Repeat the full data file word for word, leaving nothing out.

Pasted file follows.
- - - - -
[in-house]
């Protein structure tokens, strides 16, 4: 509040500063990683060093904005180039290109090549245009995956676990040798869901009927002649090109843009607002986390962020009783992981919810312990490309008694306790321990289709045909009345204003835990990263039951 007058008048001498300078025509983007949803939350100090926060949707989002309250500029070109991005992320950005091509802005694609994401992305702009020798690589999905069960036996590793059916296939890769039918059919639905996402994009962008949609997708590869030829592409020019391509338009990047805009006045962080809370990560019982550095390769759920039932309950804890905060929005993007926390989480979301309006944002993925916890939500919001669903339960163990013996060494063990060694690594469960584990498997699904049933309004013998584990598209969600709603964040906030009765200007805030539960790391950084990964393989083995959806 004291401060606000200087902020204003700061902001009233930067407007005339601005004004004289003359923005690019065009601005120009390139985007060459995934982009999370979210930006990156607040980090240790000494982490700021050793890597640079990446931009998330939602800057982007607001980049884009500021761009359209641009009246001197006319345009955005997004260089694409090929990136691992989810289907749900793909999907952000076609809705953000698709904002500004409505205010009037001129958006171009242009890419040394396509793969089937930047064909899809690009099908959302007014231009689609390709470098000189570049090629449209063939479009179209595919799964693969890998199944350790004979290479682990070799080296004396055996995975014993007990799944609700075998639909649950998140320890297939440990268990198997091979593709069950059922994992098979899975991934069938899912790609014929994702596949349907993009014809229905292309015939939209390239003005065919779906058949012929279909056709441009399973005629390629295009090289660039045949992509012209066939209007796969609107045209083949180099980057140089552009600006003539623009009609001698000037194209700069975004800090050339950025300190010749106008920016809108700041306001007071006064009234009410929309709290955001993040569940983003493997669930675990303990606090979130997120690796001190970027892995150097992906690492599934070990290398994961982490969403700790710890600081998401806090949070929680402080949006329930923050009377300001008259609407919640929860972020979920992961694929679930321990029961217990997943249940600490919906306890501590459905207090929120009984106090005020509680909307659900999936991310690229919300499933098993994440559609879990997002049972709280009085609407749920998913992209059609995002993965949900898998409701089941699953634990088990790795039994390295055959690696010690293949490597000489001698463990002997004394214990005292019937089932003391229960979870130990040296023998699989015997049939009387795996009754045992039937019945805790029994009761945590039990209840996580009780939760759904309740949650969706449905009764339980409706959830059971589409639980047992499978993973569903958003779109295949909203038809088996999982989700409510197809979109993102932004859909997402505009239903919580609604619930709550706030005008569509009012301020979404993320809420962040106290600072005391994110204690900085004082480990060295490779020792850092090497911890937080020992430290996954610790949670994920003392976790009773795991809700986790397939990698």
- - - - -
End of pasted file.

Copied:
[in-house]
């Protein structure tokens, strides 16, 4: 509040500063990683060093904005180039290109090549245009995956676990040798869901009927002649090109843009607002986390962020009783992981919810312990490309008694306790321990289709045909009345204003835990990263039951 007058008048001498300078025509983007949803939350100090926060949707989002309250500029070109991005992320950005091509802005694609994401992305702009020798690589999905069960036996590793059916296939890769039918059919639905996402994009962008949609997708590869030829592409020019391509338009990047805009006045962080809370990560019982550095390769759920039932309950804890905060929005993007926390989480979301309006944002993925916890939500919001669903339960163990013996060494063990060694690594469960584990498997699904049933309004013998584990598209969600709603964040906030009765200007805030539960790391950084990964393989083995959806 004291401060606000200087902020204003700061902001009233930067407007005339601005004004004289003359923005690019065009601005120009390139985007060459995934982009999370979210930006990156607040980090240790000494982490700021050793890597640079990446931009998330939602800057982007607001980049884009500021761009359209641009009246001197006319345009955005997004260089694409090929990136691992989810289907749900793909999907952000076609809705953000698709904002500004409505205010009037001129958006171009242009890419040394396509793969089937930047064909899809690009099908959302007014231009689609390709470098000189570049090629449209063939479009179209595919799964693969890998199944350790004979290479682990070799080296004396055996995975014993007990799944609700075998639909649950998140320890297939440990268990198997091979593709069950059922994992098979899975991934069938899912790609014929994702596949349907993009014809229905292309015939939209390239003005065919779906058949012929279909056709441009399973005629390629295009090289660039045949992509012209066939209007796969609107045209083949180099980057140089552009600006003539623009009609001698000037194209700069975004800090050339950025300190010749106008920016809108700041306001007071006064009234009410929309709290955001993040569940983003493997669930675990303990606090979130997120690796001190970027892995150097992906690492599934070990290398994961982490969403700790710890600081998401806090949070929680402080949006329930923050009377300001008259609407919640929860972020979920992961694929679930321990029961217990997943249940600490919906306890501590459905207090929120009984106090005020509680909307659900999936991310690229919300499933098993994440559609879990997002049972709280009085609407749920998913992209059609995002993965949900898998409701089941699953634990088990790795039994390295055959690696010690293949490597000489001698463990002997004394214990005292019937089932003391229960979870130990040296023998699989015997049939009387795996009754045992039937019945805790029994009761945590039990209840996580009780939760759904309740949650969706449905009764339980409706959830059971589409639980047992499978993973569903958003779109295949909203038809088996999982989700409510197809979109993102932004859909997402505009239903919580609604619930709550706030005008569509009012301020979404993320809420962040106290600072005391994110204690900085004082480990060295490779020792850092090497911890937080020992430290996954610790949670994920003392976790009773795991809700986790397939990698």